Words of advice: To others wanting to embark on a weight loss journey, Stephanie recommended patience, adding: 'It's not a race to the finish line'

Words of advice: To others wanting to embark on a weight loss journey, Stephanie recommended patience, adding: ‘It’s not a race to the finish line’

‘The symptoms of diabetes have reduced for me and I don’t have hypertension anymore, and I am living now when before I was just existing. I love myself and I’m proud of how far I have come.

‘I will forever remain humble because I won’t ever forget where I have been.’

While the journey was successful, Stephanie has struggled with the excess skin that has been left on her body. She plans on having it removed at the end of the year.

‘The hardest thing so far has been my loose skin. It’s hard to bust your butt daily in the gym and your efforts are slightly hidden with skin, which is why I’m having excess skin removal in December,’ she said.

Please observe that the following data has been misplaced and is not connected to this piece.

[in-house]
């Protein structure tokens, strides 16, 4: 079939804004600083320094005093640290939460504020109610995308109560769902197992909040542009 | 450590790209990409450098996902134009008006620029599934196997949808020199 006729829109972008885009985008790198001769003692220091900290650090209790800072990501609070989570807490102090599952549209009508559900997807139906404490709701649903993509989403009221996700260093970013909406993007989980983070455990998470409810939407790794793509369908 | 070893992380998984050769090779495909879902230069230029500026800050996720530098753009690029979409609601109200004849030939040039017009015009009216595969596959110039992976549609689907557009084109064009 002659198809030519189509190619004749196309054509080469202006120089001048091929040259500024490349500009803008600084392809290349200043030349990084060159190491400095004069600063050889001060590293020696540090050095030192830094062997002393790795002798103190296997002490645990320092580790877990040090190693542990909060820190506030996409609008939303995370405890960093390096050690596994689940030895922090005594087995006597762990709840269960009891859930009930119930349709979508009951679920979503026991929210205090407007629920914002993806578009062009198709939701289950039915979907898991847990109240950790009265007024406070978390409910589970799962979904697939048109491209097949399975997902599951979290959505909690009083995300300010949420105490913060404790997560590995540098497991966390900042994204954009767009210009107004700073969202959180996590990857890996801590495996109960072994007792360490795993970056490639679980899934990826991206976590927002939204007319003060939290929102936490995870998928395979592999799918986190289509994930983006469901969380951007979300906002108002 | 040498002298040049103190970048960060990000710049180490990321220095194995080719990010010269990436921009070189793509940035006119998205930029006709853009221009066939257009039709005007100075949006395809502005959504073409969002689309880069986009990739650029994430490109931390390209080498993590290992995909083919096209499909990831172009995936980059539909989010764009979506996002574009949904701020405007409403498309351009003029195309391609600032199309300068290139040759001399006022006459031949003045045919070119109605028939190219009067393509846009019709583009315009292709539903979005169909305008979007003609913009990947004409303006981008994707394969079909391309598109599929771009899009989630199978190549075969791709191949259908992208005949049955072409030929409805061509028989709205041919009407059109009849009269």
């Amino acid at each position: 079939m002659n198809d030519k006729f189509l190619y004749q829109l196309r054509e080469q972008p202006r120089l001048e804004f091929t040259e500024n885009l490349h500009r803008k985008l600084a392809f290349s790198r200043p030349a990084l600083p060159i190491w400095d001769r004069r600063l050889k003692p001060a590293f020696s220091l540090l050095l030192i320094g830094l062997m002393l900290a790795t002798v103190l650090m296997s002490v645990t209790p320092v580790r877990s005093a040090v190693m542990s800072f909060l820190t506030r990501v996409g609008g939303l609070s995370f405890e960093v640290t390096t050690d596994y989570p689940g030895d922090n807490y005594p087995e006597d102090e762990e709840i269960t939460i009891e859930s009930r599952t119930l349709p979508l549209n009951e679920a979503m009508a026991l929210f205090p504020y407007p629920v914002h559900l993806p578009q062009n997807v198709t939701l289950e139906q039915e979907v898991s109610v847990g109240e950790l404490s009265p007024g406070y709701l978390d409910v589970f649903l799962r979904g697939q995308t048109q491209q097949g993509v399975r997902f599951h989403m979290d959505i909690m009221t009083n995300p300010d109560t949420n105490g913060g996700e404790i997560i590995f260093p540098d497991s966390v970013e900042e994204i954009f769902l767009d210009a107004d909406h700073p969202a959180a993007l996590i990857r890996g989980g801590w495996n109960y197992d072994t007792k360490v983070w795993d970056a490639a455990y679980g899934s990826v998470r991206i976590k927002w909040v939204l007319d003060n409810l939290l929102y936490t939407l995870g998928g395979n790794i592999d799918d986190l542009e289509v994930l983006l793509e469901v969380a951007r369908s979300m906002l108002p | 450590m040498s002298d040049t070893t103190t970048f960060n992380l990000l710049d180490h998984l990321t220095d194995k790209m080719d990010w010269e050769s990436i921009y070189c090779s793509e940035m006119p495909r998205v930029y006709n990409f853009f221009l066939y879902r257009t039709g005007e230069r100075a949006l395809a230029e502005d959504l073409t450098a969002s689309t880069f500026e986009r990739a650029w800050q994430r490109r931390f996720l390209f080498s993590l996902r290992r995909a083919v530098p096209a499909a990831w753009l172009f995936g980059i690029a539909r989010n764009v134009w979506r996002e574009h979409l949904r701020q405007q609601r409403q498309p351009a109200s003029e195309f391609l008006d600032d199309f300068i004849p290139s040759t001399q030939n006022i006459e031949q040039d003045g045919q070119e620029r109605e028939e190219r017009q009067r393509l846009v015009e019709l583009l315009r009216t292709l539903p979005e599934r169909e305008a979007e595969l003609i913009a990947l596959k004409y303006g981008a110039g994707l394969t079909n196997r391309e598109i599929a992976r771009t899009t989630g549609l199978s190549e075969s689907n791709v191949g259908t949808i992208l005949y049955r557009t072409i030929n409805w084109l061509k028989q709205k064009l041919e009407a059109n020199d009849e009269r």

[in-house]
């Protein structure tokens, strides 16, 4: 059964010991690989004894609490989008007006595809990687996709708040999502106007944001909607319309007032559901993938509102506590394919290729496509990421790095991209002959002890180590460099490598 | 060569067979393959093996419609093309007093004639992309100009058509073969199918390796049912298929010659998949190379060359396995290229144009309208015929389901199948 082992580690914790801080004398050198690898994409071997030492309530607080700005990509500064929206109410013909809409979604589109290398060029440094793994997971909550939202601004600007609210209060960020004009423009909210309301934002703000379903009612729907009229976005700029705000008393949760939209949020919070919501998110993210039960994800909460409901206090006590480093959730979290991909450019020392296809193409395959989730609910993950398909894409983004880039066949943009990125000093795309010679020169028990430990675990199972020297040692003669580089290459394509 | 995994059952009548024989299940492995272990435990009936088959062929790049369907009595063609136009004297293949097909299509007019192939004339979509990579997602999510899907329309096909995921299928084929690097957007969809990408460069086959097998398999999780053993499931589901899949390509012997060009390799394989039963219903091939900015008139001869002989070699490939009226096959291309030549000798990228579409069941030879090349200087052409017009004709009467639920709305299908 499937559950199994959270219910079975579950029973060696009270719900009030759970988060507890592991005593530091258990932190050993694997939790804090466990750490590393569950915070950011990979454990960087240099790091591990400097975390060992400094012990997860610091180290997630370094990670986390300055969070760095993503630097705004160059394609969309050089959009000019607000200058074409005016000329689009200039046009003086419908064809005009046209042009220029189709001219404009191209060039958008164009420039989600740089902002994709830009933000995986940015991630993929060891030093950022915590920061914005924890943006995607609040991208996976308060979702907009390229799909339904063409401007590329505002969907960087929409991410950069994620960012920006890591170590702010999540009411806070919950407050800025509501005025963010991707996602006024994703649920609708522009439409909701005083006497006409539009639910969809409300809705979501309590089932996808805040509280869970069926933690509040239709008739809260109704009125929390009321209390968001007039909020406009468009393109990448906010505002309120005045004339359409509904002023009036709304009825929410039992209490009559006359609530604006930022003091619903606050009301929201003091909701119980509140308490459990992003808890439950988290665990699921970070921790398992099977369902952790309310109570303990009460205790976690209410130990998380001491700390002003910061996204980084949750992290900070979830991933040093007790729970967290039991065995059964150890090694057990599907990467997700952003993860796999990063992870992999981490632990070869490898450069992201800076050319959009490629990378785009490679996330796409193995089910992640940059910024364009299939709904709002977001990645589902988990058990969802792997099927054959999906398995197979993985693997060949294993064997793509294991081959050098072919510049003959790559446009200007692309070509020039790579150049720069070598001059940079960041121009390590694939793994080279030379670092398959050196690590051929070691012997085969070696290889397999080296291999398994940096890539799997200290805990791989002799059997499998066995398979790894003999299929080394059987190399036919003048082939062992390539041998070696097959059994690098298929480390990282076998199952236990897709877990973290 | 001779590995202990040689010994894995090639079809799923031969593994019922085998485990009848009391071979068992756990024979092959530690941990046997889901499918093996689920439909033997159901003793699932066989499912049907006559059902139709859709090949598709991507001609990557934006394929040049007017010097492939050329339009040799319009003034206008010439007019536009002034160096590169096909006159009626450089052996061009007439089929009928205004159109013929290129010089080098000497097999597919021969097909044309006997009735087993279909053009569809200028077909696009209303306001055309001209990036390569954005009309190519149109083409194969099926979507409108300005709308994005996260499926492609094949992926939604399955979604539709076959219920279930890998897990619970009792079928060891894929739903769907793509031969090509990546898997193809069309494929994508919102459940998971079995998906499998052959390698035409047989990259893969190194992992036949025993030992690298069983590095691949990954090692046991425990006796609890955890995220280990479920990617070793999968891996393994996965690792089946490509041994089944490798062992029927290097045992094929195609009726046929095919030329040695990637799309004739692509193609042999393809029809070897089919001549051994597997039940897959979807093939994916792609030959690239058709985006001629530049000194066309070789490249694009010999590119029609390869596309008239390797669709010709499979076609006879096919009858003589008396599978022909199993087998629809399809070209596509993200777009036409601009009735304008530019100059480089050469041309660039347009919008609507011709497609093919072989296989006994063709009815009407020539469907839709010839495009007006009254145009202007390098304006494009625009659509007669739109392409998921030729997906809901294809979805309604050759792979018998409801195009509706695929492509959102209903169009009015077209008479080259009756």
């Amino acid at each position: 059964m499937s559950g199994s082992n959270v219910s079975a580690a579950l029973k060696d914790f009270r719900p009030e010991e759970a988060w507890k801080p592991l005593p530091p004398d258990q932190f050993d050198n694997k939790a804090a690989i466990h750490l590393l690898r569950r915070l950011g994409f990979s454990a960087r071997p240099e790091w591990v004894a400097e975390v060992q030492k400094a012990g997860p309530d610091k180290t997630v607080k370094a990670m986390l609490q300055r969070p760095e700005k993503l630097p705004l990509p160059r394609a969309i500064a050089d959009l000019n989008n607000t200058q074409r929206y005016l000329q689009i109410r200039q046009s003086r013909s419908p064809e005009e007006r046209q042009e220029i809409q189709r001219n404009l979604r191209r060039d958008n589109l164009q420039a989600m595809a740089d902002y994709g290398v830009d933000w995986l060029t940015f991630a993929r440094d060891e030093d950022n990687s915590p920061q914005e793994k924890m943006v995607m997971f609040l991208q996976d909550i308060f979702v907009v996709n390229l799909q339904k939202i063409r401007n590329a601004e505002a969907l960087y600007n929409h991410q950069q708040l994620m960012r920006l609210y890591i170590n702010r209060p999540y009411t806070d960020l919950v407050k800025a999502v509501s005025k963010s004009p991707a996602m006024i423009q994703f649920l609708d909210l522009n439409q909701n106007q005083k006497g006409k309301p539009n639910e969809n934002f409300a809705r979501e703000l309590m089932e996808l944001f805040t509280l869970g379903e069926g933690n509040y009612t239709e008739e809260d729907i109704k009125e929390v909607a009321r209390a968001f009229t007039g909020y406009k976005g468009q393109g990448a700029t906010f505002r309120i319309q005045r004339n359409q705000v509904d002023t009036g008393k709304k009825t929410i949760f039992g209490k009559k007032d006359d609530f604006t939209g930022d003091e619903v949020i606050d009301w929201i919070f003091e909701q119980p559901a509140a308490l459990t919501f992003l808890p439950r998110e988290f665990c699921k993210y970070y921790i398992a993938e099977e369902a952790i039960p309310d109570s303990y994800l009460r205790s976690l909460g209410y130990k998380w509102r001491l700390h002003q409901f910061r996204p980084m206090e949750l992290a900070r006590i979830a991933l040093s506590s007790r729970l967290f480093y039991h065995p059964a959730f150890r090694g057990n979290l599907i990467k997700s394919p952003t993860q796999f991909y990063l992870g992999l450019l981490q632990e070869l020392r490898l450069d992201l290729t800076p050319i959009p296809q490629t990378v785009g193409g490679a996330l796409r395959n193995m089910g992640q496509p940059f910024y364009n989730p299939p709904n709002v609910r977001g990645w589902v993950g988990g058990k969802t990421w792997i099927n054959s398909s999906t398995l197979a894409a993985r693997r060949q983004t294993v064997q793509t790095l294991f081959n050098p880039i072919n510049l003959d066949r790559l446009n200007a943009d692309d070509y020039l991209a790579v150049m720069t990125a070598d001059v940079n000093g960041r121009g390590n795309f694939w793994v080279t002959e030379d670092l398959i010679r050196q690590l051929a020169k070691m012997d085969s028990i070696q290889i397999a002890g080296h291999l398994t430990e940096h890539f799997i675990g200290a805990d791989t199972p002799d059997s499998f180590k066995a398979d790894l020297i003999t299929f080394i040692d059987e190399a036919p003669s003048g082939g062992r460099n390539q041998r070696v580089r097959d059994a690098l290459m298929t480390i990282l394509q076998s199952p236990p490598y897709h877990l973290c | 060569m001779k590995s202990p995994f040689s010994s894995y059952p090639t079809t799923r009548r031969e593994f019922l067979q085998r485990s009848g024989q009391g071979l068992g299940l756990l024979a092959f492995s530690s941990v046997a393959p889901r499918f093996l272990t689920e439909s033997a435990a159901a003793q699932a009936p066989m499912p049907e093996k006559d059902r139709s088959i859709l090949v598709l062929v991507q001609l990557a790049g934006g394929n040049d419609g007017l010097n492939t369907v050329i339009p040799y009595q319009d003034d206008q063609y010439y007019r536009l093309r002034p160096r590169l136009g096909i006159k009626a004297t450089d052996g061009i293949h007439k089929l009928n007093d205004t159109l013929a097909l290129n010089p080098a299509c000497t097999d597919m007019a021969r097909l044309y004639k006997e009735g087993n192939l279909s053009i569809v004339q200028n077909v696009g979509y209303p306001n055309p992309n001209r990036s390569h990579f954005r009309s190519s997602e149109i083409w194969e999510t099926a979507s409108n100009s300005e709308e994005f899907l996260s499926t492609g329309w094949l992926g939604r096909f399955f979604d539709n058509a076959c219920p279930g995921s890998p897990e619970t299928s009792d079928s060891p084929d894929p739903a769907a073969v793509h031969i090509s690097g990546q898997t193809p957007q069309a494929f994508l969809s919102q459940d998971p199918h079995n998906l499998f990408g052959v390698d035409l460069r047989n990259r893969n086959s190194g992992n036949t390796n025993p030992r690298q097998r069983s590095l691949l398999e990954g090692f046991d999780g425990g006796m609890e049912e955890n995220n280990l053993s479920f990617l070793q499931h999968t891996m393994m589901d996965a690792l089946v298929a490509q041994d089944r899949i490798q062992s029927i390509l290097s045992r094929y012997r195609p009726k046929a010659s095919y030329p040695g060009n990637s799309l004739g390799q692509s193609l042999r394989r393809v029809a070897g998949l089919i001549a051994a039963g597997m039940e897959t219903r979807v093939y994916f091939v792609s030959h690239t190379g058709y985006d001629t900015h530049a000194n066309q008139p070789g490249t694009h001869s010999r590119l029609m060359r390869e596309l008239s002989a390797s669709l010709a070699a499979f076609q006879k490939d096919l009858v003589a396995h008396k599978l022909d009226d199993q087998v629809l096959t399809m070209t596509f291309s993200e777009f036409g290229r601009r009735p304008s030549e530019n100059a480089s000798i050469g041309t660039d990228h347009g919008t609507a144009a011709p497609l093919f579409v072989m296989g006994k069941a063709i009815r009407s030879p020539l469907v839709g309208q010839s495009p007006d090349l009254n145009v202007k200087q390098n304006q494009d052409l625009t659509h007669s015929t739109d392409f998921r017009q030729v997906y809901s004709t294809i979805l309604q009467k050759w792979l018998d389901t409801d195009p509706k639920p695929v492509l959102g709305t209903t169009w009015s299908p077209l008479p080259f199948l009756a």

‘I always get people saying, “Wow you’re half the person you used to be” or “wow you’re so tiny.” That’s a word I’m definitely not used to hearing.’

To others wanting to embark on a weight loss journey, Stephanie recommended patience. 

‘Take this day by day. Embrace each day and live by your truth,’ she said. ‘Be honest with yourself about what you want to achieve and set reasonable goals to achieve them. It’s not a race to the finish line.’

Read more at DailyMail.co.uk